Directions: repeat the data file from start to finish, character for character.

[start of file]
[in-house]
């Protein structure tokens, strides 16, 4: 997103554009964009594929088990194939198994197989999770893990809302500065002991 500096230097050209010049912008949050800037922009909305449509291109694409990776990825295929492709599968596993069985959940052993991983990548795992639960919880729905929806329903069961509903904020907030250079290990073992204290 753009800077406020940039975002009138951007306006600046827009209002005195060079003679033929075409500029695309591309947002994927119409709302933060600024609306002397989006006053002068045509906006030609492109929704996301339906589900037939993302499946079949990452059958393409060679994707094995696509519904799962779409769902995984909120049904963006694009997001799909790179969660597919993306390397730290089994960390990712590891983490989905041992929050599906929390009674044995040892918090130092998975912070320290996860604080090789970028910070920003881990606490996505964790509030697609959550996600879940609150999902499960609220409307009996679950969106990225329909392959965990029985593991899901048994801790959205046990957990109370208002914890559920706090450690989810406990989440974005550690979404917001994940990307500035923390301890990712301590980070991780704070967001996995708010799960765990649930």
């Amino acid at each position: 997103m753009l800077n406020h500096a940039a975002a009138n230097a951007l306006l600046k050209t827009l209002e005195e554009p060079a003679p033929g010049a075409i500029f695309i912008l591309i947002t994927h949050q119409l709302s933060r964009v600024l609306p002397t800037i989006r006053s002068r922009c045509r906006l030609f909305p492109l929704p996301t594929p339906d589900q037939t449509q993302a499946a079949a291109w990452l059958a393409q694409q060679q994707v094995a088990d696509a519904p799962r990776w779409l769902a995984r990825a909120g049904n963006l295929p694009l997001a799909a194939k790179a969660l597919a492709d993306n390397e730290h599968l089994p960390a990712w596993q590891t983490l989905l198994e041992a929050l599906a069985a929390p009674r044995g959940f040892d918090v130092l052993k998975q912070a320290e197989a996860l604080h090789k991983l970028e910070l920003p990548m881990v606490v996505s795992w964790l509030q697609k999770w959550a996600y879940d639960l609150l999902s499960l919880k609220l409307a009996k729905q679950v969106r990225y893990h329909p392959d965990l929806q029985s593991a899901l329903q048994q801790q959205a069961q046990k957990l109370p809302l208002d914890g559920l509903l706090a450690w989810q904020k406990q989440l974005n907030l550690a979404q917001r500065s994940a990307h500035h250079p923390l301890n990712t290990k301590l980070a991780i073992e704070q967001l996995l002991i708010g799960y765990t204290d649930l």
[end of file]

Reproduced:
[in-house]
């Protein structure tokens, strides 16, 4: 997103554009964009594929088990194939198994197989999770893990809302500065002991 500096230097050209010049912008949050800037922009909305449509291109694409990776990825295929492709599968596993069985959940052993991983990548795992639960919880729905929806329903069961509903904020907030250079290990073992204290 753009800077406020940039975002009138951007306006600046827009209002005195060079003679033929075409500029695309591309947002994927119409709302933060600024609306002397989006006053002068045509906006030609492109929704996301339906589900037939993302499946079949990452059958393409060679994707094995696509519904799962779409769902995984909120049904963006694009997001799909790179969660597919993306390397730290089994960390990712590891983490989905041992929050599906929390009674044995040892918090130092998975912070320290996860604080090789970028910070920003881990606490996505964790509030697609959550996600879940609150999902499960609220409307009996679950969106990225329909392959965990029985593991899901048994801790959205046990957990109370208002914890559920706090450690989810406990989440974005550690979404917001994940990307500035923390301890990712301590980070991780704070967001996995708010799960765990649930």
């Amino acid at each position: 997103m753009l800077n406020h500096a940039a975002a009138n230097a951007l306006l600046k050209t827009l209002e005195e554009p060079a003679p033929g010049a075409i500029f695309i912008l591309i947002t994927h949050q119409l709302s933060r964009v600024l609306p002397t800037i989006r006053s002068r922009c045509r906006l030609f909305p492109l929704p996301t594929p339906d589900q037939t449509q993302a499946a079949a291109w990452l059958a393409q694409q060679q994707v094995a088990d696509a519904p799962r990776w779409l769902a995984r990825a909120g049904n963006l295929p694009l997001a799909a194939k790179a969660l597919a492709d993306n390397e730290h599968l089994p960390a990712w596993q590891t983490l989905l198994e041992a929050l599906a069985a929390p009674r044995g959940f040892d918090v130092l052993k998975q912070a320290e197989a996860l604080h090789k991983l970028e910070l920003p990548m881990v606490v996505s795992w964790l509030q697609k999770w959550a996600y879940d639960l609150l999902s499960l919880k609220l409307a009996k729905q679950v969106r990225y893990h329909p392959d965990l929806q029985s593991a899901l329903q048994q801790q959205a069961q046990k957990l109370p809302l208002d914890g559920l509903l706090a450690w989810q904020k406990q989440l974005n907030l550690a979404q917001r500065s994940a990307h500035h250079p923390l301890n990712t290990k301590l980070a991780i073992e704070q967001l996995l002991i708010g799960y765990t204290d649930l």